In the 71st week of an employment crisis, initial claims for unemployment benefits dropped again by 24,000 to 400,000 first-time claims for the week ending July 24.
In the months ahead, we expect jobless claims to continue their approach to traditional levels of 210,000 per week.
There remain 13.1 million people who are receiving some form of unemployment benefits. Of those, 3.2 million—or 25%—are receiving traditional unemployment benefits while 9.8 million—or 75%—are receiving some form of pandemic assistance set to expire on Sept. 5.
That leaves about five weeks for those 9.8 million people to figure out how to keep food on the table. Expectations are that a substantial number of them will be able to return to previous work when their children are back in school.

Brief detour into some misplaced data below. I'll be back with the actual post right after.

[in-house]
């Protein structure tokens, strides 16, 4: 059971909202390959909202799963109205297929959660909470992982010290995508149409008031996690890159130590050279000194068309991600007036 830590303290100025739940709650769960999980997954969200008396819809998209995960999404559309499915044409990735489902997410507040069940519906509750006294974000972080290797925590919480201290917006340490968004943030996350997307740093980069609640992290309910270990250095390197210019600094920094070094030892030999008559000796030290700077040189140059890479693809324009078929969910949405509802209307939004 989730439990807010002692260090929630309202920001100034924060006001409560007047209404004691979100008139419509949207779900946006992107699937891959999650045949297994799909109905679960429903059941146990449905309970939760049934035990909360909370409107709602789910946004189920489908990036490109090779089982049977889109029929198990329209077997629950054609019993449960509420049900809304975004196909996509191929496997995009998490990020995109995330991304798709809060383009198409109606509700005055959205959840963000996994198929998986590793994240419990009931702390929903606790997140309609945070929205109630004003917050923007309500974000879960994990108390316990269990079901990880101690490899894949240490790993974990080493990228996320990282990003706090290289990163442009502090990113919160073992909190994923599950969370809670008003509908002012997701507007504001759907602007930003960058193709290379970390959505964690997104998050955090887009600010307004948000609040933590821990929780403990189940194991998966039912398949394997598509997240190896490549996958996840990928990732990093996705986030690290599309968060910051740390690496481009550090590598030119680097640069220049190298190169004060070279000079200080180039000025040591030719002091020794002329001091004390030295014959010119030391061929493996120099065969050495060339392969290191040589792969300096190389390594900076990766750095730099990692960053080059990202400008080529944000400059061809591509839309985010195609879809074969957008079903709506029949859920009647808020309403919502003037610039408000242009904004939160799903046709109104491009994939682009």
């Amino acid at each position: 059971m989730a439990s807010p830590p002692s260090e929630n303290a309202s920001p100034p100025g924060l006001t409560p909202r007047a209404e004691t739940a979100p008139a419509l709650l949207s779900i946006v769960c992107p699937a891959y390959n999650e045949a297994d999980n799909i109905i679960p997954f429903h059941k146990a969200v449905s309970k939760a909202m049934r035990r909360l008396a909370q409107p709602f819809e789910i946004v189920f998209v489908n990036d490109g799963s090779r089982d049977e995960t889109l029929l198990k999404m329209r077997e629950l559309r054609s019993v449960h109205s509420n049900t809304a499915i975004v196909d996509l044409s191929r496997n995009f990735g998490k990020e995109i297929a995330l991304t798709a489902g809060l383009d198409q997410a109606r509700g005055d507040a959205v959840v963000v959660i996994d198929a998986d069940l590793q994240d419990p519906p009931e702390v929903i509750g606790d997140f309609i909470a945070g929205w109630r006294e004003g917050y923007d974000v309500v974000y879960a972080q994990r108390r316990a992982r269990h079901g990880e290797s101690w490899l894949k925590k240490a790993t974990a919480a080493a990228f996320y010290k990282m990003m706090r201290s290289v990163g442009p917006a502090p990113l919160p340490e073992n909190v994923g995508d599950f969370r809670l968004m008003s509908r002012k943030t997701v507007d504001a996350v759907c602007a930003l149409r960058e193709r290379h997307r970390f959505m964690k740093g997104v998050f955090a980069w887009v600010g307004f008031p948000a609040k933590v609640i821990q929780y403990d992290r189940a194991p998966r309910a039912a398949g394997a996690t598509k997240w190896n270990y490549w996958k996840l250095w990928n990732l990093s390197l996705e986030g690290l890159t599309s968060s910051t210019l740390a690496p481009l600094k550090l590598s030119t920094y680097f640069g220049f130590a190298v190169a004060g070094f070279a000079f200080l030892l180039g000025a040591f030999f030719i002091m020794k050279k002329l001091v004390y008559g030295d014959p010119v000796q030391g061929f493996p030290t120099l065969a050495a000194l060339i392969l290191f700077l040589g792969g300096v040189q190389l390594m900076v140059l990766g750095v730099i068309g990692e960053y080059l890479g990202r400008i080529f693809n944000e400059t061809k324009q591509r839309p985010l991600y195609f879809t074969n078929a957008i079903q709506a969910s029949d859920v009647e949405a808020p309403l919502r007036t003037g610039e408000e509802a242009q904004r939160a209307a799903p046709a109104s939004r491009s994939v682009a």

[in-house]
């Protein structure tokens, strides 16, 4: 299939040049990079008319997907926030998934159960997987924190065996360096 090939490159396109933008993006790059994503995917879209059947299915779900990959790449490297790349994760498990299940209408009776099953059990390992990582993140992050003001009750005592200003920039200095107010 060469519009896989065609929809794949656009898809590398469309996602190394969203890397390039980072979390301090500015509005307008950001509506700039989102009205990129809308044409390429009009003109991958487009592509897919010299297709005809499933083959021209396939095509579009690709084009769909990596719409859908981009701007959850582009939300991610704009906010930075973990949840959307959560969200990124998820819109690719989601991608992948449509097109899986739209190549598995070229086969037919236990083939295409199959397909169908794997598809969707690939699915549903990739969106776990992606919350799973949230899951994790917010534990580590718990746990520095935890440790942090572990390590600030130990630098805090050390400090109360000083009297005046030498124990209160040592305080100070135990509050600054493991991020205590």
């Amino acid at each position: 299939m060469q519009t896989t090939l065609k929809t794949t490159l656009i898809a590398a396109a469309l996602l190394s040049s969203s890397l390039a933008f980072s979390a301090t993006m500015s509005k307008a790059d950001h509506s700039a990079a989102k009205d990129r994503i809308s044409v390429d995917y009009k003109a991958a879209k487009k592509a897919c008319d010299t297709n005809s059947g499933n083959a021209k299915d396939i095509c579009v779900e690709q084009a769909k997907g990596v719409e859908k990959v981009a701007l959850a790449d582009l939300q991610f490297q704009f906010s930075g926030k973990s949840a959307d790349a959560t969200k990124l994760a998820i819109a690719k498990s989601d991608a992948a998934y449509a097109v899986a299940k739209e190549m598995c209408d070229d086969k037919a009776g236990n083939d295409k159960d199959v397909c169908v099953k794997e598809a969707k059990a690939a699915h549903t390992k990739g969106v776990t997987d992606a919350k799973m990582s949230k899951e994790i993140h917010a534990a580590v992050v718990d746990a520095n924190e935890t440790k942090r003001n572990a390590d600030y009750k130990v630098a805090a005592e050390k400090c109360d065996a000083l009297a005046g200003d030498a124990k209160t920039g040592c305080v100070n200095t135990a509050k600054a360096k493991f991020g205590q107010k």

But that assumes that reservation wages—or the minimum amount someone will accept to do a job—will drop if alternative employment is unavailable and if those businesses remain open.
Estimates from Opportunity Insights of Harvard and Brown universities suggest that while high-income employment is 7.4% higher than pre-pandemic levels, low-income employment remains down by 21%. That contrasts with job postings for minimally educated workers that are up by 37% compared to pre-pandemic levels, and by 16% for workers with some education.
In the months ahead, we expect jobless claims to continue their approach to traditional levels of 210,000 per week. Once schools and businesses are fully open, families should be better able to balance child care costs and salary requirements. We also anticipate employment and wages to reach new equilibrium levels as employers and the public absorb the total cost of keeping working families afloat.
For more information on how the coronavirus pandemic is affecting midsize businesses, please visit the RSM Coronavirus Resource Center.